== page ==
Ebay Buy and Switch Scam
EBay experiences millions of transactions every day, and most of them go off without trace. But it's also a haven for scammers and their tricks. One of the most common is "buy and switch," an update of an old mail order scam.
How It WorksIt's a clever little scam, and one that's almost undetectable. The buyer has an item of moderate value that's broken or unusable. He searches eBay for the same item, in good condition, then bids on it and wins it. When he receives the undamaged item, he switches it for his broken one, telling the seller it was either broken in transit, or accusing the seller of auctioning off broken goods, and threatening to leave negative feedback.
As most sellers want to maintain high positive feedback, they'll refund the money, leaving the buyer with an undamaged item free of charge. With this scam, the buyer will insist the seller leaves feedback first before leaving theirs - a form of blackmail.
Since it's rarely reported, there's no way of knowing how pervasive this scam is, or how many sellers fall victim to it on an annual basis, but estimates are in the thousands.
How To Avoid The ScamTruthfully, this is a scam that's almost impossible to avoid. It's also virtually impossible to prove - how can you ever be certain that the merchandise wasn't damaged in transit, for instance?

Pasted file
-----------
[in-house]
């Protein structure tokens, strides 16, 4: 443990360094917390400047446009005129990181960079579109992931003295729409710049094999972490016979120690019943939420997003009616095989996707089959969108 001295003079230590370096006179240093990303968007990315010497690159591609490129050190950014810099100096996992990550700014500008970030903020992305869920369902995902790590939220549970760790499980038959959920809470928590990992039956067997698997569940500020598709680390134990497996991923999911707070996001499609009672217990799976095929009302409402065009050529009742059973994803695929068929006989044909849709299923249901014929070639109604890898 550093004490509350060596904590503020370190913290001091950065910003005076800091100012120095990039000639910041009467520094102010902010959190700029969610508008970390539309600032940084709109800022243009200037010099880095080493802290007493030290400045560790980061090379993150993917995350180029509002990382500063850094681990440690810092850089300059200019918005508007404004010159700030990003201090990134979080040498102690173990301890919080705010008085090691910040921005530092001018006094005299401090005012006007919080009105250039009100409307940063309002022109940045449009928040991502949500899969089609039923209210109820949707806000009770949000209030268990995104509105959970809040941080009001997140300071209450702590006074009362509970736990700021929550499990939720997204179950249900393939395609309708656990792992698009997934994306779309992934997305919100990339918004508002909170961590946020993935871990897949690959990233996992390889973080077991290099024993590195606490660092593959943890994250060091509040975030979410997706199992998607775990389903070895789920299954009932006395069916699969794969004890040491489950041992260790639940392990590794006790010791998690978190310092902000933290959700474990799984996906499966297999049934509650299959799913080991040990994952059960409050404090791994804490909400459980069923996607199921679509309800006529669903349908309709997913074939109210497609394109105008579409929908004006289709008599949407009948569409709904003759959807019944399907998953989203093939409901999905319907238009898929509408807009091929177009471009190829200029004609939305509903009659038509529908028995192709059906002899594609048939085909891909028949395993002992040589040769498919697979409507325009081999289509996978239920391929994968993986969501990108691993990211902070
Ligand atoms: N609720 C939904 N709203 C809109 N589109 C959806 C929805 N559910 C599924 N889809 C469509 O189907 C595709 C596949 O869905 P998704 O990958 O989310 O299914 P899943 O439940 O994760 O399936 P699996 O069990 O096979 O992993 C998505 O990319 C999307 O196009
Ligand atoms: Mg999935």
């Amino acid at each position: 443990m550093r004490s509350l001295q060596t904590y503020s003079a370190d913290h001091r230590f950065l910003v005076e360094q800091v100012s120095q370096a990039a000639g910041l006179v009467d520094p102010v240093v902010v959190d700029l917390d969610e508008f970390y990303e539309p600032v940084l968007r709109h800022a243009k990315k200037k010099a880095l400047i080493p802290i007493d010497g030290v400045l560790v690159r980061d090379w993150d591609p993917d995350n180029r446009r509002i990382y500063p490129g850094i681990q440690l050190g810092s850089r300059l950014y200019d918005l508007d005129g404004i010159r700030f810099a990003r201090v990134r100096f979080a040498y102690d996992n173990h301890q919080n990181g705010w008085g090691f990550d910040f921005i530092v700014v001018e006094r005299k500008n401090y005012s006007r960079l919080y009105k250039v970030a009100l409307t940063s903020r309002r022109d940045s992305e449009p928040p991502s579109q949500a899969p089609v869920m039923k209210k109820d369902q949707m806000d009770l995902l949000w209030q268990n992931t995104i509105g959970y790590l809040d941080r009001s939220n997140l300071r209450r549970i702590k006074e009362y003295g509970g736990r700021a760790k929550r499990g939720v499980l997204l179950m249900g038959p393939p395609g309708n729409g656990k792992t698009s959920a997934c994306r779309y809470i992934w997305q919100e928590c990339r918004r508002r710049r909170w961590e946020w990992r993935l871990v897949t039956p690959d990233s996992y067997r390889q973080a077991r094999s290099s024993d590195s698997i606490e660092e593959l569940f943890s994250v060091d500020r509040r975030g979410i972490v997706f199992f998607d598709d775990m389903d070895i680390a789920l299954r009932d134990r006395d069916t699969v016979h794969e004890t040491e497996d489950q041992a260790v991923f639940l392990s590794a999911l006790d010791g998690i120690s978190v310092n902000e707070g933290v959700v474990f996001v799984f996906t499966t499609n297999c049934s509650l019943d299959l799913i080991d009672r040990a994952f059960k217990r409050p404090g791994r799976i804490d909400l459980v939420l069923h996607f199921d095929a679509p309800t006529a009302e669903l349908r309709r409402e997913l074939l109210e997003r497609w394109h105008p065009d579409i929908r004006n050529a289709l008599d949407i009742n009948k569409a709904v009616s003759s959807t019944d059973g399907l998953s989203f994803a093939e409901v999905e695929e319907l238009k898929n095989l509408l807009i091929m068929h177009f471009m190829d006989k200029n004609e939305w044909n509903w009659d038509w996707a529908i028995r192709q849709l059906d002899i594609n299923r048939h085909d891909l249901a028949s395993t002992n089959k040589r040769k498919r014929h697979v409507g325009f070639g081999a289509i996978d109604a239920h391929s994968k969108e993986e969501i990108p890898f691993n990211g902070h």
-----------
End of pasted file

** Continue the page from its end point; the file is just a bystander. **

The best way to protect yourself, if the item is of more than nominal value, is to insist on insurance. It adds a little to the postage, but it can save you problems later.
If you receive a communication from a buyer about receiving damaged goods, check his feedback. If there are neutral remarks or even questionable ones, contact other sellers to see if they've had problems. Don't be afraid to confront the buyer and report him to EBay.
If You've Been A VictimUnfortunately, your chances of recouping your money or your undamaged item are small. It's a situation where you have to chalk up the loss to experience, and, if you have even the slightest suspicion, refuse to sell to that person again.
You can also bite the bullet and leave negative feedback, accusing the buyer. But your problem then becomes proving the accusation.
Reader's TipThanks to Jared who left this tip in our comments section below. Some ways to protect yourself:
- Put a small sticker on a generally inaccessible/unchecked part of the item
- Make a note of the serial number
- Scratch a code that only you know - into the plastic of areas that aren't visible
- Put a rolled up note parts that people might not check - e.g. bike handlebar